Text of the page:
Zimbabwe Village Life - Community Visits

The rural community around Sentinel Ranch is a vibrant microcosm of rural life in Africa in general. Generations-old African customs and traditions are alive and well, and the rural folk of Maramani, Masera and Machututa Communal Lands are amongst the friendliest you'll find anywhere.   It's an educational and eye-opening experience for international visitors to witness life day-to-day in a rural village environment.

Though these areas are among the poorest in the country, being in a remote, drought-stricken corner of Zimbabwe, the African people living here are remarkably proud and happy despite the hardships they endure.  Traditional methods of basket weaving and broom making, transport (donkey carts), water extraction (bucket wells and hand-pump boreholes), draft animal field preparation and agricultural manpower, music and dance, traditional sorghum beer and malala palm wine production, food preparation (including mopani worms!),  mud-and-thatch homes, sangomas, village indabas (meetings), cooperative agricultural schemes and livestock management: these are all part and parcel of the real-life community experience, and our people are only to happy to share it with you.  While most (but not all) Zimbabweans speak English, Digby speaks the local language - Venda - fluently.  The locals get a kick out of interacting with him in the vernacular, and their enthusiasm is really contagious!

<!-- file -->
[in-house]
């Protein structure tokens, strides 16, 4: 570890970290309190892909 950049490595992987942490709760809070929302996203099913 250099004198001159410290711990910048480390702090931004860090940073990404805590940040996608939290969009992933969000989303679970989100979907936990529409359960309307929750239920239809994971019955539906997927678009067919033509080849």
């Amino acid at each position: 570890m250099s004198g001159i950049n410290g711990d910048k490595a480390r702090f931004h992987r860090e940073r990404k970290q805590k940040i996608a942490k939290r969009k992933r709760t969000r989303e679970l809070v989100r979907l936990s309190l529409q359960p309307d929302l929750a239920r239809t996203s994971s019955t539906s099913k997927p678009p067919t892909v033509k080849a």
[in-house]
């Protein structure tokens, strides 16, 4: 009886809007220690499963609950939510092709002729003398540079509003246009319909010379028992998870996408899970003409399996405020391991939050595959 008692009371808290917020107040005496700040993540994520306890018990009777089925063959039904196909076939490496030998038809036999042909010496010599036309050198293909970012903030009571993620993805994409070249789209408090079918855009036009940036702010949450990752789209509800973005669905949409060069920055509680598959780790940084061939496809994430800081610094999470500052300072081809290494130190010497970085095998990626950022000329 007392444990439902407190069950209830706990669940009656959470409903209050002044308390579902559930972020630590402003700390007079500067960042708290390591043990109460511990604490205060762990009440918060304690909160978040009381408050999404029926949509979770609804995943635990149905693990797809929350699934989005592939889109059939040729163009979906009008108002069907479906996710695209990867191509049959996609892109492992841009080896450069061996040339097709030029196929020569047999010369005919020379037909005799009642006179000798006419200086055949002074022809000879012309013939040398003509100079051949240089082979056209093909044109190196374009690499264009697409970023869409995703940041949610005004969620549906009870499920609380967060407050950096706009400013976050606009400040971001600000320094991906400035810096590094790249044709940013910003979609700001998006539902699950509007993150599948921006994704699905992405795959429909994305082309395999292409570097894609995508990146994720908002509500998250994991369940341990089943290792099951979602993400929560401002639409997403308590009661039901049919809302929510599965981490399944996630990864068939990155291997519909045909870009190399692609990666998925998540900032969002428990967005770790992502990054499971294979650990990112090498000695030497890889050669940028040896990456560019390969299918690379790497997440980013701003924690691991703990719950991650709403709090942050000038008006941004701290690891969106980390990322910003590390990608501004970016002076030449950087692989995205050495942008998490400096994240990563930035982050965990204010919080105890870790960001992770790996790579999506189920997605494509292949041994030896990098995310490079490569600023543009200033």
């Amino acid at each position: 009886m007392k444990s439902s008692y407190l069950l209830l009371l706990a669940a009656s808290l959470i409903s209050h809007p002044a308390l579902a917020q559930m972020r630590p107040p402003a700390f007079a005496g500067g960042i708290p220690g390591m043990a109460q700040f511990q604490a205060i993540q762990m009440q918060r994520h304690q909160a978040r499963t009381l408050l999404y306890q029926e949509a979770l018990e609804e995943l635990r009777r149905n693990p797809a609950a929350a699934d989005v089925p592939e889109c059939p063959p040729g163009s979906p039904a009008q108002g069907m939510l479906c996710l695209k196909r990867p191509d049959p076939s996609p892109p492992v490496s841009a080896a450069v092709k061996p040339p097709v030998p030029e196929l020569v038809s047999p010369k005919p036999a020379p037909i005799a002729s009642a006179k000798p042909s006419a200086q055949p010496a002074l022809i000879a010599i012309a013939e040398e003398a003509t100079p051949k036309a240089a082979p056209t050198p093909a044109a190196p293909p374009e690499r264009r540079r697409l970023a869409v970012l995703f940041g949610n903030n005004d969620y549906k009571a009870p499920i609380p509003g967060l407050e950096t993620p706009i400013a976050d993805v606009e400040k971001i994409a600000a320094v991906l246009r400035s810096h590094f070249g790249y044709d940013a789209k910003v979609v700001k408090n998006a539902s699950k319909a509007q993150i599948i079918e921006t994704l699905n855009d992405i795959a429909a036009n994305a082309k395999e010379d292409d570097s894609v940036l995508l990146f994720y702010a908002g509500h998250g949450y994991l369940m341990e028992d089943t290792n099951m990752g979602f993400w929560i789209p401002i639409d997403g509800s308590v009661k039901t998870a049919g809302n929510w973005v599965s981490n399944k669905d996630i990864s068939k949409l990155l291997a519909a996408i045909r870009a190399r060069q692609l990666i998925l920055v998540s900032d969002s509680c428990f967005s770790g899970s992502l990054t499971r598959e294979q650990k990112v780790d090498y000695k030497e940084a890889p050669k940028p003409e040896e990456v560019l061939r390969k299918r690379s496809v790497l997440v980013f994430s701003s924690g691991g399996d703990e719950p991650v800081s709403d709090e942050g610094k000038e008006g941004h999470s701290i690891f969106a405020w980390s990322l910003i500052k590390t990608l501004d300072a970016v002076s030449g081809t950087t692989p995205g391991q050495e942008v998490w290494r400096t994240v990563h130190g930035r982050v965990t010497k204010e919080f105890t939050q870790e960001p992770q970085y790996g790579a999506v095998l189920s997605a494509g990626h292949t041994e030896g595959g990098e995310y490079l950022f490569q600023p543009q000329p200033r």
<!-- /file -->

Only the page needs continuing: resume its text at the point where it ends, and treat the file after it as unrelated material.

Community involvement is an important aspect of our activities at Sentinel Limpopo Eco Safaris.  Our relationship with our neighbours is a good one.  The communities around us benefit directly from many of our company's operations. Sentinel Limpopo Eco Safaris actively supports the local Shashi Primary School, with over 700 students, many of whom walk to school up to 20km everyday from outlying areas.  We've assisted with building and electrification, water reticulation, toilets, provision of desks and teacher accommodation.  A visit to the school is always warmly welcomed by the Headmaster, who is proud to take you into the classrooms to show you the dedication of his teachers and the enthusiasm for learning amongst the children of this very remote community.  It really warms the heart!

We've recently created a Floating Trophy for Best Conservation Awareness for Beitbridge District high schools to encourage awareness of relevant conservation issues in the area, such as littering,  predator/livestock conflict and elephant management.

Local community cooperation extends into working with local Ward, Beitbridge Rural District Council and Regional authorities for developing a sound working relationship within the Greater Mapungubwe Transfrontier Conservation Area structures on issues such as veterinary, health, security, conservation and tourism.  We believe that interaction with all our neighbours on these important and mutual matters of interest will help build a strong and enduring relationship for the benefit of us all. (Photo Credits: Cultural Events & Venda Women: Boundless Southern Africa Expedition 2009).